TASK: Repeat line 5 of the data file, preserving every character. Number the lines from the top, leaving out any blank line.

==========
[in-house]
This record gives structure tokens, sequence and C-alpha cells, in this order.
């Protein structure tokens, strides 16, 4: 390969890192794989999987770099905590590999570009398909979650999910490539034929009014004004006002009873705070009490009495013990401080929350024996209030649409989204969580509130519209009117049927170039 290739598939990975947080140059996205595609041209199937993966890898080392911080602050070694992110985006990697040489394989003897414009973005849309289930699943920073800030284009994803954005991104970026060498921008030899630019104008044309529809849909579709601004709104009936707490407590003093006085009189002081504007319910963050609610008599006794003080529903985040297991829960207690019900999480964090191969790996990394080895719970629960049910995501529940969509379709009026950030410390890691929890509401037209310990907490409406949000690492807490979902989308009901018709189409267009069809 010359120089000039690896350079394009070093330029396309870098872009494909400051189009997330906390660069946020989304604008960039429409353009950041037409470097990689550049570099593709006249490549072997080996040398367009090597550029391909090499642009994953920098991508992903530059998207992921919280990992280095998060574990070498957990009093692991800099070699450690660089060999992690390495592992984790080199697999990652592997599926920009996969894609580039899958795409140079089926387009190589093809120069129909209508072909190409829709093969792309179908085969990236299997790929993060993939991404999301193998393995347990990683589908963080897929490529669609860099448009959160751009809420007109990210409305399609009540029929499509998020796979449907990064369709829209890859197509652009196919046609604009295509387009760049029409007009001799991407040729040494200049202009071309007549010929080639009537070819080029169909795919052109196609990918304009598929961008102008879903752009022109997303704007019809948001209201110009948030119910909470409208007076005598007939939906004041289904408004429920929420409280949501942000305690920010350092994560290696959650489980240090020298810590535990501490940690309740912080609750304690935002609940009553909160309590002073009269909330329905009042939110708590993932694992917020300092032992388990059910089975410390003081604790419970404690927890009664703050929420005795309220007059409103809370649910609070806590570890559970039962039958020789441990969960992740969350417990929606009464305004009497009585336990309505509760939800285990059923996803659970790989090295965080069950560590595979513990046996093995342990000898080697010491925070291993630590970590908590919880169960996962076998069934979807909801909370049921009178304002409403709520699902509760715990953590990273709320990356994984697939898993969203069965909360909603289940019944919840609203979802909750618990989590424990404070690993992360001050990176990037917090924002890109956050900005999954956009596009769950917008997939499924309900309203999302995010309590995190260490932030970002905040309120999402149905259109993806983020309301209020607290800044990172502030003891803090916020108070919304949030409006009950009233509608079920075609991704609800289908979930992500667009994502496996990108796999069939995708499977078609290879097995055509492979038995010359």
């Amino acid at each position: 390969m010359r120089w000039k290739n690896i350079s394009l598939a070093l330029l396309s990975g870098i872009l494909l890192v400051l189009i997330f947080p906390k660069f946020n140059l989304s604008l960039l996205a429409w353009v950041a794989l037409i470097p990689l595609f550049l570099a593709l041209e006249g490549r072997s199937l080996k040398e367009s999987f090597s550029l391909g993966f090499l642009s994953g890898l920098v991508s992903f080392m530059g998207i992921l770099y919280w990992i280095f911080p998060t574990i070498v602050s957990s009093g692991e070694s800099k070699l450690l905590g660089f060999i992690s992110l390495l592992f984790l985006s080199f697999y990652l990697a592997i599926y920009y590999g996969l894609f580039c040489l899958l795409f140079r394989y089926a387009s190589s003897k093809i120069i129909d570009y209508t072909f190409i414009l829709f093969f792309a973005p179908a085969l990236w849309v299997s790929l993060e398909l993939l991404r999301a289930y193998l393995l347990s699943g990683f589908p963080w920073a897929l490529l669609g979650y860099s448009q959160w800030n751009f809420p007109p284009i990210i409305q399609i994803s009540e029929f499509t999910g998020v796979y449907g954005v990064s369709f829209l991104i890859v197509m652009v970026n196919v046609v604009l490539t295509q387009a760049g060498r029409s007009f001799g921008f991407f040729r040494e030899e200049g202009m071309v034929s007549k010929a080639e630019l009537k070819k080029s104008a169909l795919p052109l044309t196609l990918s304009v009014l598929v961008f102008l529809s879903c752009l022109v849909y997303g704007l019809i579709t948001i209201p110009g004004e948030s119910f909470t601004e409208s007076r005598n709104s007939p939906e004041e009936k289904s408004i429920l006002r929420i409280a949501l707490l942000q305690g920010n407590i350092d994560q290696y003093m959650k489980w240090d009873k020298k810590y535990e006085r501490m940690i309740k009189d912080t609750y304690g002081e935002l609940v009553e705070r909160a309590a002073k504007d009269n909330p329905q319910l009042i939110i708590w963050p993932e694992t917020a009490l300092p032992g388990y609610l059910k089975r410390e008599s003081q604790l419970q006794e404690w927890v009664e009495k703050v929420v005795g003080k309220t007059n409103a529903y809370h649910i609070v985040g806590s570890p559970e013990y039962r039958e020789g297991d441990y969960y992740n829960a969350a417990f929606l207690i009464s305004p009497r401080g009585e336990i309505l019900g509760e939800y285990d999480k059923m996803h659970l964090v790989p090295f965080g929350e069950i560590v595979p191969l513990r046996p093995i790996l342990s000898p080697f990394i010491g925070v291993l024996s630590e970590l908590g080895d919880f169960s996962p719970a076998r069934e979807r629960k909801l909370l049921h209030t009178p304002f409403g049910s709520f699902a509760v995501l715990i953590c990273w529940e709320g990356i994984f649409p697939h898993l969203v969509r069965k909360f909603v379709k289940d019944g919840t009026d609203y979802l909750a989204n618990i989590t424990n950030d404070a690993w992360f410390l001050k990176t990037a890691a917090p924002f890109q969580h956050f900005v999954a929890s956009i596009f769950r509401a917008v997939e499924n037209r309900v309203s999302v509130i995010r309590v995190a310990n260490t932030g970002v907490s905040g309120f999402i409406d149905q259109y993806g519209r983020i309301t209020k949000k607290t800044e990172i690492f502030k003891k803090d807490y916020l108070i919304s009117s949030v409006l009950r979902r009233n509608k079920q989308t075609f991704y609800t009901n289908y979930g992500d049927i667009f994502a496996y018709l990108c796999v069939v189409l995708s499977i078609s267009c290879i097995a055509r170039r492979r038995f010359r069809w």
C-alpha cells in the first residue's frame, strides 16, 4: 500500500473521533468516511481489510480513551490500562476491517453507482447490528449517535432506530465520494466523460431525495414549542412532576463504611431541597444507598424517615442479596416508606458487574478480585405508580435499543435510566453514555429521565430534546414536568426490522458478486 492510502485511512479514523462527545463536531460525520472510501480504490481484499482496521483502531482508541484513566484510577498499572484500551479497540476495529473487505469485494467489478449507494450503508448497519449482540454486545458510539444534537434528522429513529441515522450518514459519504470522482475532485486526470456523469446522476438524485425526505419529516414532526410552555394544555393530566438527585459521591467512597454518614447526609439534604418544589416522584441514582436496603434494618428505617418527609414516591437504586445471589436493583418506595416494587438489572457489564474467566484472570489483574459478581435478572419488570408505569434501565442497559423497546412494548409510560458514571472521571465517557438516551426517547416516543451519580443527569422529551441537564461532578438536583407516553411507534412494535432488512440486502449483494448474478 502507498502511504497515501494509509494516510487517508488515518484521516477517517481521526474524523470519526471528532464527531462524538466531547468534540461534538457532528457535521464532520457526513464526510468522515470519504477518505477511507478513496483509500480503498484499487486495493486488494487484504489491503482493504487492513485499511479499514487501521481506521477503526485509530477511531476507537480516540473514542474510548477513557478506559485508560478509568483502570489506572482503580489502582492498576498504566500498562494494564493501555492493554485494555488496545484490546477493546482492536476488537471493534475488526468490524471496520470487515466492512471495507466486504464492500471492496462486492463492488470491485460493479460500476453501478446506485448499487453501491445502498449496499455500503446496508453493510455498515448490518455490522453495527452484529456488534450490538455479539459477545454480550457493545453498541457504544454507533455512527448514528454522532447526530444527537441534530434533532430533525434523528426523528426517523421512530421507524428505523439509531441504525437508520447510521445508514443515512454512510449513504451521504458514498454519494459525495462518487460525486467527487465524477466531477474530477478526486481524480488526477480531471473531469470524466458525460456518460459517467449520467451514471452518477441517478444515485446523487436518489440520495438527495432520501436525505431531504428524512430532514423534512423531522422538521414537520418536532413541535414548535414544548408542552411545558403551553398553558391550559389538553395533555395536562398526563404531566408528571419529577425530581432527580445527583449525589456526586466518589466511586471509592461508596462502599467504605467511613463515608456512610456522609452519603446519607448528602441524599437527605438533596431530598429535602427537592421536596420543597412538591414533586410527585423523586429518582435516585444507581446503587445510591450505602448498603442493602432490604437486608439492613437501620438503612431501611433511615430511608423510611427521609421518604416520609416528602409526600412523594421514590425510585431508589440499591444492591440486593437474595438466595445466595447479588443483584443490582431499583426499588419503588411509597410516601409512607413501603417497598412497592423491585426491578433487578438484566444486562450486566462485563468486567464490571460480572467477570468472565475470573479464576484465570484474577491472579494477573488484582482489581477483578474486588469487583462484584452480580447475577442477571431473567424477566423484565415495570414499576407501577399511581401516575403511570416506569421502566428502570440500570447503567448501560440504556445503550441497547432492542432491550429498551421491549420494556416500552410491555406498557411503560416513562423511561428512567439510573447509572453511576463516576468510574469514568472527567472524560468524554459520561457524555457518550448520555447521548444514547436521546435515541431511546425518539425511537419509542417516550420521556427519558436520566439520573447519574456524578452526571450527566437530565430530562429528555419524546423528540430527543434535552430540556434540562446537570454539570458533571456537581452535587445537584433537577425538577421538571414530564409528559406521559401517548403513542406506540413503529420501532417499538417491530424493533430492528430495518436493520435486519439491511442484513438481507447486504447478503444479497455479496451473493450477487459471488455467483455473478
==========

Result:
C-alpha cells in the first residue's frame, strides 16, 4: 500500500473521533468516511481489510480513551490500562476491517453507482447490528449517535432506530465520494466523460431525495414549542412532576463504611431541597444507598424517615442479596416508606458487574478480585405508580435499543435510566453514555429521565430534546414536568426490522458478486 492510502485511512479514523462527545463536531460525520472510501480504490481484499482496521483502531482508541484513566484510577498499572484500551479497540476495529473487505469485494467489478449507494450503508448497519449482540454486545458510539444534537434528522429513529441515522450518514459519504470522482475532485486526470456523469446522476438524485425526505419529516414532526410552555394544555393530566438527585459521591467512597454518614447526609439534604418544589416522584441514582436496603434494618428505617418527609414516591437504586445471589436493583418506595416494587438489572457489564474467566484472570489483574459478581435478572419488570408505569434501565442497559423497546412494548409510560458514571472521571465517557438516551426517547416516543451519580443527569422529551441537564461532578438536583407516553411507534412494535432488512440486502449483494448474478 502507498502511504497515501494509509494516510487517508488515518484521516477517517481521526474524523470519526471528532464527531462524538466531547468534540461534538457532528457535521464532520457526513464526510468522515470519504477518505477511507478513496483509500480503498484499487486495493486488494487484504489491503482493504487492513485499511479499514487501521481506521477503526485509530477511531476507537480516540473514542474510548477513557478506559485508560478509568483502570489506572482503580489502582492498576498504566500498562494494564493501555492493554485494555488496545484490546477493546482492536476488537471493534475488526468490524471496520470487515466492512471495507466486504464492500471492496462486492463492488470491485460493479460500476453501478446506485448499487453501491445502498449496499455500503446496508453493510455498515448490518455490522453495527452484529456488534450490538455479539459477545454480550457493545453498541457504544454507533455512527448514528454522532447526530444527537441534530434533532430533525434523528426523528426517523421512530421507524428505523439509531441504525437508520447510521445508514443515512454512510449513504451521504458514498454519494459525495462518487460525486467527487465524477466531477474530477478526486481524480488526477480531471473531469470524466458525460456518460459517467449520467451514471452518477441517478444515485446523487436518489440520495438527495432520501436525505431531504428524512430532514423534512423531522422538521414537520418536532413541535414548535414544548408542552411545558403551553398553558391550559389538553395533555395536562398526563404531566408528571419529577425530581432527580445527583449525589456526586466518589466511586471509592461508596462502599467504605467511613463515608456512610456522609452519603446519607448528602441524599437527605438533596431530598429535602427537592421536596420543597412538591414533586410527585423523586429518582435516585444507581446503587445510591450505602448498603442493602432490604437486608439492613437501620438503612431501611433511615430511608423510611427521609421518604416520609416528602409526600412523594421514590425510585431508589440499591444492591440486593437474595438466595445466595447479588443483584443490582431499583426499588419503588411509597410516601409512607413501603417497598412497592423491585426491578433487578438484566444486562450486566462485563468486567464490571460480572467477570468472565475470573479464576484465570484474577491472579494477573488484582482489581477483578474486588469487583462484584452480580447475577442477571431473567424477566423484565415495570414499576407501577399511581401516575403511570416506569421502566428502570440500570447503567448501560440504556445503550441497547432492542432491550429498551421491549420494556416500552410491555406498557411503560416513562423511561428512567439510573447509572453511576463516576468510574469514568472527567472524560468524554459520561457524555457518550448520555447521548444514547436521546435515541431511546425518539425511537419509542417516550420521556427519558436520566439520573447519574456524578452526571450527566437530565430530562429528555419524546423528540430527543434535552430540556434540562446537570454539570458533571456537581452535587445537584433537577425538577421538571414530564409528559406521559401517548403513542406506540413503529420501532417499538417491530424493533430492528430495518436493520435486519439491511442484513438481507447486504447478503444479497455479496451473493450477487459471488455467483455473478